mount: /dev/sdb1 already mounted or /mnt/sdb2 busy


I read somewhere I should disable device-mapper , rebot and then this would work.

dm-mod/dm-mirror <-- where is that, if I should touch that at all ?

note: if I look at folder mnt/sdb2 permisions it says for owner : cant wiev & modify content. Is that ok ?

Edited by BubikolRamios, 14 October 2009 - 07:12 AM.


#5 powerjuce

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Posted 14 October 2009 - 06:49 PM

[root@linux ~]
mount /dev/sdb1 /mnt/sdb2
mount: /dev/sdb1 already mounted or /mnt/sdb2 busy

based on that you should be able to go to the /mnt/sdb2 folder and use that

may i ask what distro you are using?

#6 BubikolRamios

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Posted 14 October 2009 - 11:47 PM

centOS, I can go there and use it, but it is directorry like all others, I mean if that would be it then
/dev/sdb1 should be mentioned down below , right ?

[root@linux ~]# df -a
Filesystem 1K-blocks Used Available Use% Mounted on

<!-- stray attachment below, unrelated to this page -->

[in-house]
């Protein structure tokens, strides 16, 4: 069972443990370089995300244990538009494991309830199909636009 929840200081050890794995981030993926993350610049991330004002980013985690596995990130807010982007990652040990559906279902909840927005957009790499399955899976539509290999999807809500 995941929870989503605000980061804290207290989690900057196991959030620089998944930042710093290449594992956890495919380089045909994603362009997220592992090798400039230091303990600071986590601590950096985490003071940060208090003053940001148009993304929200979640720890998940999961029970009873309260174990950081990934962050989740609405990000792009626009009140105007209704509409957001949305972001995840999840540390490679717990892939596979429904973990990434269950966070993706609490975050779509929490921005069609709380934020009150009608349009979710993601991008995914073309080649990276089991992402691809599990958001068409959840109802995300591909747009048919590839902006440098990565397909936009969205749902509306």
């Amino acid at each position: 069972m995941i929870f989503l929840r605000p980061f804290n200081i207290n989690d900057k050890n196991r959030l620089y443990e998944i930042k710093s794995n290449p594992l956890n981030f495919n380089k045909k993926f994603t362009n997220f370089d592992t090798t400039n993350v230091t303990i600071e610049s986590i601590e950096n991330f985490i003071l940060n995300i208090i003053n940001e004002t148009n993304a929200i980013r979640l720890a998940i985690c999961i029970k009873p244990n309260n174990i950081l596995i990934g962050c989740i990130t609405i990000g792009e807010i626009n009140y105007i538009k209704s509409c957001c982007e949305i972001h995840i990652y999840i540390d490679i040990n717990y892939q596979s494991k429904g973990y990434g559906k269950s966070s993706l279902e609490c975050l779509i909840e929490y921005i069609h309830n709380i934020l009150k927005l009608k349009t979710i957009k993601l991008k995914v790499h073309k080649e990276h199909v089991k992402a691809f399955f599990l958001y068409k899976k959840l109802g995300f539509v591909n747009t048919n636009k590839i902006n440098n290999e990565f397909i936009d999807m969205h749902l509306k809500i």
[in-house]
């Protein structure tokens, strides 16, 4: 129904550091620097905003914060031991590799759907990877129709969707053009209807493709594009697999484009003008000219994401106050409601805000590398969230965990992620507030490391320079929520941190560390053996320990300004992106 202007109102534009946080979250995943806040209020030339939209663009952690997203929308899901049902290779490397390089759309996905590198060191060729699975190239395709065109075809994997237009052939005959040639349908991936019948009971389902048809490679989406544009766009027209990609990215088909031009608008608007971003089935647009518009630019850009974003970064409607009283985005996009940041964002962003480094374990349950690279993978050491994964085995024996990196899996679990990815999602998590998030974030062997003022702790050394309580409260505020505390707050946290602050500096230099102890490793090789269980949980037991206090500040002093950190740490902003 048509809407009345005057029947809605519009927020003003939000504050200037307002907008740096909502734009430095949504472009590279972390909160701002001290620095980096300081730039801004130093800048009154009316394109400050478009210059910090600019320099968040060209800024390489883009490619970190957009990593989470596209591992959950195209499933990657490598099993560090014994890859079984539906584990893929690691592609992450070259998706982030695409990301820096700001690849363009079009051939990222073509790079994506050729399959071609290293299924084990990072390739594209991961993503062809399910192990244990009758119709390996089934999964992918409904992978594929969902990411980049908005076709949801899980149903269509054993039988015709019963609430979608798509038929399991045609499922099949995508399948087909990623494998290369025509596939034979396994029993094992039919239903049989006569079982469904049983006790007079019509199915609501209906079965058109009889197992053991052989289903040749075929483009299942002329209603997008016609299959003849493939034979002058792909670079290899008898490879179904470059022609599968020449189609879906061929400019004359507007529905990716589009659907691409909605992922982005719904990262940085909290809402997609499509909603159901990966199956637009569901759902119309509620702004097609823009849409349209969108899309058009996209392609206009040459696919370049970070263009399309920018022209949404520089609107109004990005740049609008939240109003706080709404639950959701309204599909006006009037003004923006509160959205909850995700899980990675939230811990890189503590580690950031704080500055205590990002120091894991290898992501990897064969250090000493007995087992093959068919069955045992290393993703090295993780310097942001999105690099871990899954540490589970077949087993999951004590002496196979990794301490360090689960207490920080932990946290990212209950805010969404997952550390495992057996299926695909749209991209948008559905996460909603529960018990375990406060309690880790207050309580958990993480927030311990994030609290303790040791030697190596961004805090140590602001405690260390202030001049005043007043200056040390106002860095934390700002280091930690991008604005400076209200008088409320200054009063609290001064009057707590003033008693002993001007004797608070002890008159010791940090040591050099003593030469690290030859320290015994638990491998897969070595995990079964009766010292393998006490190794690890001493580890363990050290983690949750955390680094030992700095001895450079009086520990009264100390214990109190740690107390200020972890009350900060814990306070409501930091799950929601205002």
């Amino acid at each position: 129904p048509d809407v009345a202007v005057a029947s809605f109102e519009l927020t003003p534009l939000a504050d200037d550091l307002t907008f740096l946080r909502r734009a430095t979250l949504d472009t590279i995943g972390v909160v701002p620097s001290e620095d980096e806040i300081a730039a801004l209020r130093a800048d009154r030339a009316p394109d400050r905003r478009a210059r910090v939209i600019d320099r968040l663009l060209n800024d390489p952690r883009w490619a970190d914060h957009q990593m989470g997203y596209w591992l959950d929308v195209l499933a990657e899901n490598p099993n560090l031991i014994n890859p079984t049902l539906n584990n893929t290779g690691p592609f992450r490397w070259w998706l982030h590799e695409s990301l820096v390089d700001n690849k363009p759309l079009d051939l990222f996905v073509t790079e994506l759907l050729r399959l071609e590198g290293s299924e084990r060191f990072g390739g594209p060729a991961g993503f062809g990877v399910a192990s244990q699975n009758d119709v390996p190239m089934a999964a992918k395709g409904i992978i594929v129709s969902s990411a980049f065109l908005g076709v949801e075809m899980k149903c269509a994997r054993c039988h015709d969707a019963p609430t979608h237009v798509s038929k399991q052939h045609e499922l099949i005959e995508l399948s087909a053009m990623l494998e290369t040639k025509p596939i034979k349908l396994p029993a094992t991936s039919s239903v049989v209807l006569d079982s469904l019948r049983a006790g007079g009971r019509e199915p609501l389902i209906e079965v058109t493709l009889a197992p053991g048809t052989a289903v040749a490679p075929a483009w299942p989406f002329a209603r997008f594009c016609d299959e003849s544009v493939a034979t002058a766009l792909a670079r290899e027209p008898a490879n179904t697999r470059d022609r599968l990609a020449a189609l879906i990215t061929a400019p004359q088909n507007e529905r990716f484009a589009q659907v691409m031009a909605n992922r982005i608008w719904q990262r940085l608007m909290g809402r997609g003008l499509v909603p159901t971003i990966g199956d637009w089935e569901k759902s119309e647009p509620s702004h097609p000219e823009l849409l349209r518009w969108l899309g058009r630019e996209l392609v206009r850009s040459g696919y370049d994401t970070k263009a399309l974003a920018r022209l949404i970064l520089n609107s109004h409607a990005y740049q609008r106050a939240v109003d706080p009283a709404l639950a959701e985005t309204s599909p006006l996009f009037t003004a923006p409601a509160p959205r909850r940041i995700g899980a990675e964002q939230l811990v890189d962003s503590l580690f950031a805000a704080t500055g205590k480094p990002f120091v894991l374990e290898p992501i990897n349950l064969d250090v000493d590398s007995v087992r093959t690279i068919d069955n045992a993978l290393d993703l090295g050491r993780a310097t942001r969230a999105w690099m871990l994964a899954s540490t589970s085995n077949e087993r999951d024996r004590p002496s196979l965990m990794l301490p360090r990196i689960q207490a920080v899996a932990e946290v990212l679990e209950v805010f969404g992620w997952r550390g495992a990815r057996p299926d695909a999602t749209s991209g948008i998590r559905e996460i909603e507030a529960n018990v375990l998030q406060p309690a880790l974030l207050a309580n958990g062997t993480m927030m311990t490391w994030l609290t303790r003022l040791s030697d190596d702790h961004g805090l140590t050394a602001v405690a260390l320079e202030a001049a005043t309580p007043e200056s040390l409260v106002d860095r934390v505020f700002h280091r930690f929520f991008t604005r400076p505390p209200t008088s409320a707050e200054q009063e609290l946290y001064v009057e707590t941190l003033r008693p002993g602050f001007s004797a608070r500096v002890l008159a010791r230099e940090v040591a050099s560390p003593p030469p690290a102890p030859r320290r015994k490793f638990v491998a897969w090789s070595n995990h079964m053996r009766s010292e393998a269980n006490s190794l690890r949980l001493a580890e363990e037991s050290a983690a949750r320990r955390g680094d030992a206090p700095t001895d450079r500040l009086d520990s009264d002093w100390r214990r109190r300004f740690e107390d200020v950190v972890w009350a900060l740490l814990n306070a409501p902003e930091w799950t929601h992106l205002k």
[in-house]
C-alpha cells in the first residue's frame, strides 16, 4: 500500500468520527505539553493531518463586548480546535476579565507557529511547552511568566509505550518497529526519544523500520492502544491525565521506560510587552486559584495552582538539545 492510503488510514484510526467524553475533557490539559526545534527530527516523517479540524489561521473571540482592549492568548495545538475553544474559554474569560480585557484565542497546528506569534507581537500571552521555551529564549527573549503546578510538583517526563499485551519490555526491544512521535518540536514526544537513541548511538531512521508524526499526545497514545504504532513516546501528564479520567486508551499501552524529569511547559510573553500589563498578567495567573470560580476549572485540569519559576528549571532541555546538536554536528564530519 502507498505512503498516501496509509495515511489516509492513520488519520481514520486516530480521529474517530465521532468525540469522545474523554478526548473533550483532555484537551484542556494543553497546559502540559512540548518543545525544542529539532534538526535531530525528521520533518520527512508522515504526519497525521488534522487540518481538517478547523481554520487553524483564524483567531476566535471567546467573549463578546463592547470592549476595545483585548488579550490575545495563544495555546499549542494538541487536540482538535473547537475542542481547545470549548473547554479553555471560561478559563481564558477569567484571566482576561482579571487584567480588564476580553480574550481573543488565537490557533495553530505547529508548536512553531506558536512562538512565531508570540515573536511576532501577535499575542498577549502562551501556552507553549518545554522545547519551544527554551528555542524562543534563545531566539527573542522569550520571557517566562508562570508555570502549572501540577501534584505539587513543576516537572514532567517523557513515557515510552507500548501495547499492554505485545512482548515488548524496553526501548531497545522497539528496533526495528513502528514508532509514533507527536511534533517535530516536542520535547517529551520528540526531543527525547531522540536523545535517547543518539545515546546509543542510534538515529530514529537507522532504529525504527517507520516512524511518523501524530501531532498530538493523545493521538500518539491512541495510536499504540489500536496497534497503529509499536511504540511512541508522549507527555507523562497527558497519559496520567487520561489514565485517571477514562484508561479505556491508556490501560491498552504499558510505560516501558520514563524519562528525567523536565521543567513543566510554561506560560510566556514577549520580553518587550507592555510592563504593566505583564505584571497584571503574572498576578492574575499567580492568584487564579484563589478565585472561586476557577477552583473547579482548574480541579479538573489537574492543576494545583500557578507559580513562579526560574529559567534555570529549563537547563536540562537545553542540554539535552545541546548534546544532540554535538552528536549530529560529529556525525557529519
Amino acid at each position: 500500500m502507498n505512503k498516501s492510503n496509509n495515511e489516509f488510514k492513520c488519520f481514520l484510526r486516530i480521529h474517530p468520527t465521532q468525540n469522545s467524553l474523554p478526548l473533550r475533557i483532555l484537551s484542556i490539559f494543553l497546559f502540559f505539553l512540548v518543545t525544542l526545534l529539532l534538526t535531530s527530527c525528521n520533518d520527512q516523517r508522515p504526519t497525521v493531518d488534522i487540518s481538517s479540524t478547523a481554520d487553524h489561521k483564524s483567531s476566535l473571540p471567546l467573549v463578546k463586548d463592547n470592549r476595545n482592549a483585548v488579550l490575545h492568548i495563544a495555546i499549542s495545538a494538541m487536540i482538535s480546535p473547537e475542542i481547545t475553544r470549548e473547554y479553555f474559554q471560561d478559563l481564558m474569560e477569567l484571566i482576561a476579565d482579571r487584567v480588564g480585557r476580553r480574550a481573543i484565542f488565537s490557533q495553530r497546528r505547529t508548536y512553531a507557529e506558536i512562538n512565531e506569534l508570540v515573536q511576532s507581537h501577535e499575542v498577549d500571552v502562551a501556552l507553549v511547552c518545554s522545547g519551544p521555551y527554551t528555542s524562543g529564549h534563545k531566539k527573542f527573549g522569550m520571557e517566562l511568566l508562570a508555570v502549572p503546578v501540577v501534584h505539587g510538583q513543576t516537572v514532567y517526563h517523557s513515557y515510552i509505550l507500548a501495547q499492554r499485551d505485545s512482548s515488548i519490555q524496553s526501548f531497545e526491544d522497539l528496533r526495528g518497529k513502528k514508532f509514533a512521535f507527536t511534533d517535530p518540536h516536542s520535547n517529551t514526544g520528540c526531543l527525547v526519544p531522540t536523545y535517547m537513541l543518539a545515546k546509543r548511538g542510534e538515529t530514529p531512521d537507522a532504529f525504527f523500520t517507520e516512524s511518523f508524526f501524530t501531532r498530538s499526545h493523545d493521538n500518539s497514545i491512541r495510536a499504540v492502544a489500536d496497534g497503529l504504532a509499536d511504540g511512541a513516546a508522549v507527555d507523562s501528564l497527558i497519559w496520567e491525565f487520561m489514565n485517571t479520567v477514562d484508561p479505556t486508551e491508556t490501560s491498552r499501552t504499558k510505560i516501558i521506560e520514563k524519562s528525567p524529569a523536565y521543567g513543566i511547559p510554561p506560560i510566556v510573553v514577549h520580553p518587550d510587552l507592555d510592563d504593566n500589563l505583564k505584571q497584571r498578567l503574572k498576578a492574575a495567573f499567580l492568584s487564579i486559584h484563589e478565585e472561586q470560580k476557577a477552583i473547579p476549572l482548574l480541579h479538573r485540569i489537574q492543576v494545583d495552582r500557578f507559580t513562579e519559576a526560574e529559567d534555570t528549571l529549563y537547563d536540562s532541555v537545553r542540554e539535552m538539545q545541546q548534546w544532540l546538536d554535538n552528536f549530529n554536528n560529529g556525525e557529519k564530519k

/dev/mapper/VolGroup00-LogVol00
940828396 15221476 877044744 2% /
proc 0 0 0 - /proc
sysfs 0 0 0 - /sys
devpts 0 0 0 - /dev/pts
/dev/sda1 101086 12004 83863 13% /boot
tmpfs 2033888 0 2033888 0% /dev/shm
none 0 0 0 - /proc/sys/fs/binfmt_misc
sunrpc 0 0 0 - /var/lib/nfs/rpc_pipefs


Edited by BubikolRamios, 14 October 2009 - 11:48 PM.


#7 powerjuce

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Posted 15 October 2009 - 06:06 PM

it may not be mounted, however it will still be visible through that folder
sometimes it is done like that for convenience

#8 BubikolRamios

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Posted 21 October 2009 - 01:16 AM

ok, done it like this.

link

Thanks for all help.